- Central Auckland
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- Anxiety, Fears & Phobias
- Behaviour Concerns
- Self-confidence & Self-esteem
- Trauma & Grief
“Self-confidence” is an attitude we hold about our own ability to achieve and to make good judgments. When we have healthy self-confidence, we set realistic yet positive expectations for ourselves. We know our limitations, but still have faith in our abilities even when our expectations are not met. We trust that we are able to make good decisions for ourselves and do not often feel the need to question our judgement or seek approval from others before going ahead with our plans.
At some point in our lives everyone will have moments where we do not feel confident in ourselves or our abilities. When these attitudes persist they can have a debilitating effect on our motivation, performance and sense of self.
As children move into adolescence and then adulthood, their sense of self is constantly changing. Unsure of who they are and what they want from life, young people often feel lost and question what they may be capable of.
The most common causes of low self-confidence are:
Sometimes however, despite all the positive encouragement they are given, children and young people still struggle with self-confidence.
When people set expectations for themselves, or attempt to meet others expectations, that are unrealistic, they may feel as though they have failed or their efforts were not good enough. From an outsider’s perspective, these people are consistently achieving, often above what is necessary. Despite this, the inner perfectionist tells them that they have failed to meet expectations, and therefore what they have achieved is not good enough.
If they believe that they are not capable of succeeding, often a child will lack the motivation to push themselves. They will tell themselves that they wouldn’t be able to do it anyway, so why should they bother. These limiting self-beliefs can often cause a child to be quiet and withdrawn. They may shy away from any opportunity which they perceive may cause them to be judged, such as speaking in front of the class or getting involved with extra-curricular activities.
Not all children with low self-confidence will behave in this manner however. Sometimes the least confident children are the loud ones, the troublemakers in the classroom. They will act as though academic performance is not important to them, as a way of protecting themselves from potential failings. Their foolish behaviour is their way of avoiding judgement from their peers and teachers when they do not meet expectations. This ensures that their performance is not taken as a reflection of their ability, but rather that they didn’t care enough to put the effort in.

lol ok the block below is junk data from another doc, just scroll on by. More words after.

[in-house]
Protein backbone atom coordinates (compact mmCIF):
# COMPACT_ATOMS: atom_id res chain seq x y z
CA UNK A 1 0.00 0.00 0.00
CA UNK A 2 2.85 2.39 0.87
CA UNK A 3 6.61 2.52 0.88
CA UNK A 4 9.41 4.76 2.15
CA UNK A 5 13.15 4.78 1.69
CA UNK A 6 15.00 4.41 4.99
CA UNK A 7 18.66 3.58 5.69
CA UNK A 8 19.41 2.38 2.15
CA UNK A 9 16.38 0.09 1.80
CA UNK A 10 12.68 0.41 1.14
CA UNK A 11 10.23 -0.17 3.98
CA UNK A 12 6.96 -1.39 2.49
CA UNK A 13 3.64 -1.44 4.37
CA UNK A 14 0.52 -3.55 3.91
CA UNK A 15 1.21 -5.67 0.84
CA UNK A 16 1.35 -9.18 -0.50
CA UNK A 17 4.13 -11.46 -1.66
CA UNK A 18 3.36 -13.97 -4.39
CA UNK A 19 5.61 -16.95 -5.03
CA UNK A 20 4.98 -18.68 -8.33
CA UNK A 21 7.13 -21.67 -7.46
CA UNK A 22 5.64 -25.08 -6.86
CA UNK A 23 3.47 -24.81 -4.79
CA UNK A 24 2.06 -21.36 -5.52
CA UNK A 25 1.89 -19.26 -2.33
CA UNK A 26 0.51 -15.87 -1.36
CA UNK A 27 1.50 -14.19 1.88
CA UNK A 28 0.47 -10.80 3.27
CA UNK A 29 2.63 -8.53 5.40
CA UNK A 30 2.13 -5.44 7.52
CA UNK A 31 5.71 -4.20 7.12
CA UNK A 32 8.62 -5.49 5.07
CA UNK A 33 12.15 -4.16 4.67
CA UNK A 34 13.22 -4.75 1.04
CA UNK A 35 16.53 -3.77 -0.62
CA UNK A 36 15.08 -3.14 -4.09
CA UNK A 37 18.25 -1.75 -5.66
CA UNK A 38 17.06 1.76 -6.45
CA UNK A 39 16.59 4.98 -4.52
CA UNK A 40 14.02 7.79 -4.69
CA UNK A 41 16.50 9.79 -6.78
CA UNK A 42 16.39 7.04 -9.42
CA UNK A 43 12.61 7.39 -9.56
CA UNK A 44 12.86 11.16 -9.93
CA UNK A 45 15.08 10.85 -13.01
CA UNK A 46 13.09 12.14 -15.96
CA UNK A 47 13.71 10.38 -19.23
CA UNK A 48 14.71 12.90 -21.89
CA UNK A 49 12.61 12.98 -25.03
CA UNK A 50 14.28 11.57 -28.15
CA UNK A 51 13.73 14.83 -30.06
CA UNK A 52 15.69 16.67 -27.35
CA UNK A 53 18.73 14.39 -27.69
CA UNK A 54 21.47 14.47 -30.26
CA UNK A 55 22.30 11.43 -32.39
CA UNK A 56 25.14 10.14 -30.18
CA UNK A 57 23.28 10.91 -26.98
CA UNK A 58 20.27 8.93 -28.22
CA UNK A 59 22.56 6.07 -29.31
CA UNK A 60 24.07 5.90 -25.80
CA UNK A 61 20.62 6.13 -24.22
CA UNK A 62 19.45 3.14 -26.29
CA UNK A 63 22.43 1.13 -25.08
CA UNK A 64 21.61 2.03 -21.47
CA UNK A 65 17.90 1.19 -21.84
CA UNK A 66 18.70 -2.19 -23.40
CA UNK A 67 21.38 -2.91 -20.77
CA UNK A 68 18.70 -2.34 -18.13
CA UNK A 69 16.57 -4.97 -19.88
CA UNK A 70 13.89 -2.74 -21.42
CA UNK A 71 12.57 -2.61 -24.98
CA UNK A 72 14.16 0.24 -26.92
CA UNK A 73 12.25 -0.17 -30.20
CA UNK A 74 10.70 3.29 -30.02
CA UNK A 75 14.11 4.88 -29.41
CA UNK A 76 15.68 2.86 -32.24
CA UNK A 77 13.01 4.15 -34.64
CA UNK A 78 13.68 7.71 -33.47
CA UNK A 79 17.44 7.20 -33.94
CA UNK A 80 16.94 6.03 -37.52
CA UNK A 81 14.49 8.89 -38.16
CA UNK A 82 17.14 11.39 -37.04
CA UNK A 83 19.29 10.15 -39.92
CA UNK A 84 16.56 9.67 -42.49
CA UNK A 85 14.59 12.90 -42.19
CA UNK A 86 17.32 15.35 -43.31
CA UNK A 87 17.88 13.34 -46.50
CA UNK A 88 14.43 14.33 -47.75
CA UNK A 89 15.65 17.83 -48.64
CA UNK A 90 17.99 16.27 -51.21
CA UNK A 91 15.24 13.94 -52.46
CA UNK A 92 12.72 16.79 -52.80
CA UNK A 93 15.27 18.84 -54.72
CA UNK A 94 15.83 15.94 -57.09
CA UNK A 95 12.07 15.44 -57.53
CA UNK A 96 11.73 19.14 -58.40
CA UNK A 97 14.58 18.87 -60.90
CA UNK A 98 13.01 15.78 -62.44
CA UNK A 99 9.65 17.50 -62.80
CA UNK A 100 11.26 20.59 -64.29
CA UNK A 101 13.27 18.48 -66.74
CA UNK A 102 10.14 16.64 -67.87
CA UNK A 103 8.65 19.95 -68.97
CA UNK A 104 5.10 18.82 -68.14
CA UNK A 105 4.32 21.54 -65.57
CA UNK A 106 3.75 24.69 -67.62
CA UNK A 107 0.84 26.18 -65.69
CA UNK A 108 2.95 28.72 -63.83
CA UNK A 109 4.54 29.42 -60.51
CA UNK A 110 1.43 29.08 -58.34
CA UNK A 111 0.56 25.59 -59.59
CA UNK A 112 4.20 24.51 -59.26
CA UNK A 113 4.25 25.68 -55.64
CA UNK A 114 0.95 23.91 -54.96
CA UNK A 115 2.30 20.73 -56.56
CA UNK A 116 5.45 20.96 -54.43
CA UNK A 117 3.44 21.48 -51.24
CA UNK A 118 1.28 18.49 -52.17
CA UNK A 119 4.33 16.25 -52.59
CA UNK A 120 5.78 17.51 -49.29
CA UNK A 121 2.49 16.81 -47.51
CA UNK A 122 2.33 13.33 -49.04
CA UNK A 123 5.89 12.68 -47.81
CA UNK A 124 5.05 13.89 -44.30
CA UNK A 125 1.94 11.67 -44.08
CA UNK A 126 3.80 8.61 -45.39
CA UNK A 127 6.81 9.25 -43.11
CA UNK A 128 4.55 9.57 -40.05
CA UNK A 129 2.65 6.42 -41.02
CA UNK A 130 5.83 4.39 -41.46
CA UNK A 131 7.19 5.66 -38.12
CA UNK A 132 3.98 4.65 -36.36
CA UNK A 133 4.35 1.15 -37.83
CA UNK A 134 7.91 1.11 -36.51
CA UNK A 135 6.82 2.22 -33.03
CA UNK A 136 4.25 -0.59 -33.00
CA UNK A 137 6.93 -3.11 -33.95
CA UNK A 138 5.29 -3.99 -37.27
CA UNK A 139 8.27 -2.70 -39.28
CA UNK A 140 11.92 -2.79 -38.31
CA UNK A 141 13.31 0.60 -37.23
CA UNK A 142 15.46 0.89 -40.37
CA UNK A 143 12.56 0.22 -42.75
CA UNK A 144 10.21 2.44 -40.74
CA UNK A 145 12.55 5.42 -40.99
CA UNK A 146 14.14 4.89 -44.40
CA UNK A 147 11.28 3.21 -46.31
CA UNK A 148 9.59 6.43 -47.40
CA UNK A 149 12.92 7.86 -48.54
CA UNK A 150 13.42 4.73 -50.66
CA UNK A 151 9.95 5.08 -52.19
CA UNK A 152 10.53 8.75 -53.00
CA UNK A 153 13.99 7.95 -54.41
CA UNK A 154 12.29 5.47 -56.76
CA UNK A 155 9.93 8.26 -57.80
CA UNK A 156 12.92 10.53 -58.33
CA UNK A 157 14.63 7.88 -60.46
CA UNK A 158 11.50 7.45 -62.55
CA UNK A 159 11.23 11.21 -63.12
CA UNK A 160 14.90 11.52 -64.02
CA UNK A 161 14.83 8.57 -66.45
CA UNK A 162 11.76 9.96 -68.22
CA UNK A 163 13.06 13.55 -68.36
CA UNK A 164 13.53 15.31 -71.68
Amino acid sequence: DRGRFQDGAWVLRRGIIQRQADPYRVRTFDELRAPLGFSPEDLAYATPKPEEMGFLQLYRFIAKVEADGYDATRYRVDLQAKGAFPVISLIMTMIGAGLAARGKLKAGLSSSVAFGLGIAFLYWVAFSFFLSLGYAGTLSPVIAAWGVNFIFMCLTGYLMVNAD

This can be very frustrating for parents and teachers as they can see that the child has so much untapped potential, if only he or she would try harder. It is important to set realistic expectations for their achievement, but also to remember that the child may not share your beliefs about their ability. A lack of confidence in themselves could be holding them back from reaching their potential.
“Self-esteem” is how we feel about ourselves. It is a judgement we make and the beliefs we hold about our personal worth. When we have healthy self-esteem, we perceive ourselves to be worthy of happiness, love and affection. We feel as though we are valued by others, and are deserving of their time and acceptance. When a mistake is made or we experience failure, we are still able to view ourselves positively.
Low self-esteem often stems from insecurity, a feeling that in some crucial way we are inferior to others. Physical appearance is a source of insecurity for many people, in particular weight, height, skin and hair colour. Peer pressure and bullying often contribute to the development of low self-esteem. Such negative personal attacks often leave a young person feeling rejected by their peers. This rejection is then internalised, leading them to believe that they are unworthy of others attentions.
People with low self-esteem are often:
Low self-esteem can make it difficult for young people to interact socially with others. Because they view themselves in a negative light, it is often hard for them to believe that they will be liked and accepted by others. If they have had experiences with bullying or rejection in the past, they may also struggle to form close relationships because they feel unable to trust other people.
People with low self-esteem often over conform in an attempt to be accepted by others. They find it challenging to stand up for themselves and their opinions because they fear that in doing so they will be rejected. Consequently they may go along with things that they do not agree with or find uncomfortable to gain acceptance.
Some mental illnesses, such as depression and mood disorders, can contribute to the development of low self-esteem.